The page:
A UNC football player keeps cool during a preseason workout.

College sports are not going to be abolished, they are not going to be turned into an Ivy League model and they are not likely anytime soon to be converted into freestanding professional teams. For better or worse, the unique system of big-time sports attached to universities is here to stay.

Too many parties (TV networks, advertisers, universities, alums) are invested in the current system and too many people (fans, participants, alums) derive too much pleasure from big-time college sports for revolutionary reform or abolition of the current model to be a realistic possibility, even if those goals were judged desirable.

But that doesn’t mean significant improvements can’t be made to the current college sports model. In fact, a range of reforms addressing all aspects of big-time college sports can be specified. Taken together, they could have the impact of re-balancing big-time sports in ways that enhance the power and reduce the exploitation of student-athletes while lowering the tension between sports and the academic mission of universities. They also reduce the power of the almighty dollar over college sports, and dramatically increase the incentives of coaches and schools to avoid rules violations and other systemic problems.

In this two-part column, I will present six ideas that take us a long way in this direction.

1. Reduce the number of scholarships in FBS football from 85 to 65.
Why does a college football team need 85 guys on scholarship when NFL teams get by with just 55 players? The extraordinarily large size of football teams has several negative effects. First, it is expensive. Second, it crowds out other men’s sports, and also obliges schools to operate a larger athletic program overall than they might otherwise because of the Title IX obligation to provide equal athletic opportunities for women.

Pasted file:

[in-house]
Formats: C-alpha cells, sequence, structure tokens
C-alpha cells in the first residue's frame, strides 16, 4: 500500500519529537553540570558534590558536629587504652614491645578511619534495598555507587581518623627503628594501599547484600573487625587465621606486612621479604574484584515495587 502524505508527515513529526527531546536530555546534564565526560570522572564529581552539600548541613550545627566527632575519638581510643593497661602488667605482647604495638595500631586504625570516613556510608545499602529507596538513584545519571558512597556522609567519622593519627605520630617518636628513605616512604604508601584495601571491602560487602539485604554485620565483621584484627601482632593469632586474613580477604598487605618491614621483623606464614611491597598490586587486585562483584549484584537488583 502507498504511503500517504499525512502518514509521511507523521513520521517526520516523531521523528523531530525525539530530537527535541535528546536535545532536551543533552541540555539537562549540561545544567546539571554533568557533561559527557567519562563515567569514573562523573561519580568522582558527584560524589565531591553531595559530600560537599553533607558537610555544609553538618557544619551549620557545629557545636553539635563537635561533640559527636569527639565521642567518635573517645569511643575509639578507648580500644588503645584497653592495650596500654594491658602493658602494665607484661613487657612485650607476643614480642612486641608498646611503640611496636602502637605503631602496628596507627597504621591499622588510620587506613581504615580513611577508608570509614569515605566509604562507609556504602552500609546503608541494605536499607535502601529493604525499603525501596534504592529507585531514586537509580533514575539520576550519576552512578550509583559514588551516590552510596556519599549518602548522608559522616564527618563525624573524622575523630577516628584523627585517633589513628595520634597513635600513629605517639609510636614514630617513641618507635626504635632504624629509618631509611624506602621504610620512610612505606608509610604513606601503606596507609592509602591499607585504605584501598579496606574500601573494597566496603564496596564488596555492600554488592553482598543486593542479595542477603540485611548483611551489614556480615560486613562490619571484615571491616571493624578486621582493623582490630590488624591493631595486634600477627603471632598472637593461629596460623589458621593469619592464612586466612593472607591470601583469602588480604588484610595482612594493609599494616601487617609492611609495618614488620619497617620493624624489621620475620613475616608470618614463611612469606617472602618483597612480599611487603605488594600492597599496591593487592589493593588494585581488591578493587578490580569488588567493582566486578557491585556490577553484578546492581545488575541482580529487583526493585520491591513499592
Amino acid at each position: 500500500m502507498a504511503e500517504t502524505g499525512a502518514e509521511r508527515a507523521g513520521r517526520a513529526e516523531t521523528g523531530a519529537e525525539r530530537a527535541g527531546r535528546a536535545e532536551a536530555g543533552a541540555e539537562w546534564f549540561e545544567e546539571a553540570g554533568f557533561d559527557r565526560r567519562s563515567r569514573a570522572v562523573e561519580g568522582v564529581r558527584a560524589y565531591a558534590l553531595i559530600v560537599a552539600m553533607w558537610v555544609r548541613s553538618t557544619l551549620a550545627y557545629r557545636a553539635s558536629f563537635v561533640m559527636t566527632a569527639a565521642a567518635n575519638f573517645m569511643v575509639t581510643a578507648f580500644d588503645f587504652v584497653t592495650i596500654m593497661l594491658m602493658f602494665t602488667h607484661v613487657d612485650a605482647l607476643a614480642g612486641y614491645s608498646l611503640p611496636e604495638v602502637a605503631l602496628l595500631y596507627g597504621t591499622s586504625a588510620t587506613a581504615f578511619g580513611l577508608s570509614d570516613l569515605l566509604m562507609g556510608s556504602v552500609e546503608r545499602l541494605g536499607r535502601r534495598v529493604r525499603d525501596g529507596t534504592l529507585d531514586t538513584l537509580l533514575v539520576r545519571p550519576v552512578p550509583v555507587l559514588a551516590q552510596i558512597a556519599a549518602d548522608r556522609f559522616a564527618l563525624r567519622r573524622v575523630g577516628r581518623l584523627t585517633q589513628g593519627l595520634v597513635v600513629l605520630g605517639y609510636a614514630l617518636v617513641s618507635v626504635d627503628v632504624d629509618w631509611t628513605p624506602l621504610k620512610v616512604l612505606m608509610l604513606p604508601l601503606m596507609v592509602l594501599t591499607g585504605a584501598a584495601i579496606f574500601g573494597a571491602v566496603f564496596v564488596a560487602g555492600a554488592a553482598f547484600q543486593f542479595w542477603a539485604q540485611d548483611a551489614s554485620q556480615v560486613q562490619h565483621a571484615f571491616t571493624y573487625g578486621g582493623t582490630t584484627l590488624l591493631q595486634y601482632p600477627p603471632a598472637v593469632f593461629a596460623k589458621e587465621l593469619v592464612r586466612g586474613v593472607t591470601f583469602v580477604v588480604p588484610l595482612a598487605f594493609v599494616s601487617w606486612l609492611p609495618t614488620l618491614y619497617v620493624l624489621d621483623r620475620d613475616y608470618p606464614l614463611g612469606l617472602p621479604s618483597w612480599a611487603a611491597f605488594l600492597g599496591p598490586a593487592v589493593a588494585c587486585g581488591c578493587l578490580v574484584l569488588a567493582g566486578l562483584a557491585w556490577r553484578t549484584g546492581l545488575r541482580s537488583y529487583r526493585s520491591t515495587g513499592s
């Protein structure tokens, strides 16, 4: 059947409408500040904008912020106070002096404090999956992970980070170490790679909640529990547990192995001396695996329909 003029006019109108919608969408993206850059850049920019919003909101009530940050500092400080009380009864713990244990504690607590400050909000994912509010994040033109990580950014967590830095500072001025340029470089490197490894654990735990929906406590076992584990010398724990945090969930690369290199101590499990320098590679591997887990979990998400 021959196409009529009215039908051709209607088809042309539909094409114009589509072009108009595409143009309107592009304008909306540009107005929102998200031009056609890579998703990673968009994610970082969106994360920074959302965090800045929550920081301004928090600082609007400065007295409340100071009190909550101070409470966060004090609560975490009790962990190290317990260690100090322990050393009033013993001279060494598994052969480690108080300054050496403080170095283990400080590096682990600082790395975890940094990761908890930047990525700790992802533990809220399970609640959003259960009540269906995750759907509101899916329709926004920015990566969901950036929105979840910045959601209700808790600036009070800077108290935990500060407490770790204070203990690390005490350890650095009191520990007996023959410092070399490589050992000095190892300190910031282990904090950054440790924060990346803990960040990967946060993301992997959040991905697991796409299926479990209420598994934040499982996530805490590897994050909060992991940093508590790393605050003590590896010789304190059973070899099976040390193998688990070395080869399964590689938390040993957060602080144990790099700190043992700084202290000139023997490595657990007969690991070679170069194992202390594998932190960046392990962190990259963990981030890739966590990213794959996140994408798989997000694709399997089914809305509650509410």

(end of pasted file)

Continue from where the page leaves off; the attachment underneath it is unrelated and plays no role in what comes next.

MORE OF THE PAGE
Third, and more critical, the size of the current football programs makes it difficult to manage. Coaches are under pressure to bring in large quantities of bodies, meaning they can’t be as selective about character and academic fit as would be ideal. The large size of the program makes the football team a culture unto itself within the university.

The current model is also bad for the players—it makes them more expendable. Coaches now operate on a model of bringing in 20 or more players a year in hopes that 10 or 12 will pan out as productive, starter-quality players. The rest will ride the pine, risk their necks on special teams or magically disappear before graduation. With a smaller squad, the contribution—and value—of every player would become magnified.

Moving to smaller squads would have another benefit as well: It would spread the talent around and make it more likely that good coaches outside the established power schools and conferences could be successful. Yes, Duke football could be relevant again!

2. Stop the conference expansion madness by instituting a national football playoff.
At a time in which many editorialists have tried to focus attention on the need for reform in the wake of the string of football scandals dotting the national landscape, universities in the Big 12 and elsewhere are contemplating setting in motion yet another round of conference expansion and conference-hopping, with seismic consequences that could well reach the ACC. This scramble is driven by one thing—the chase for football and Bowl Championship Series dollars.

The NCAA could put an end to it tomorrow by announcing a 16-team national playoff tournament, with automatic representation for every conference of at least eight schools, and no conference championship games.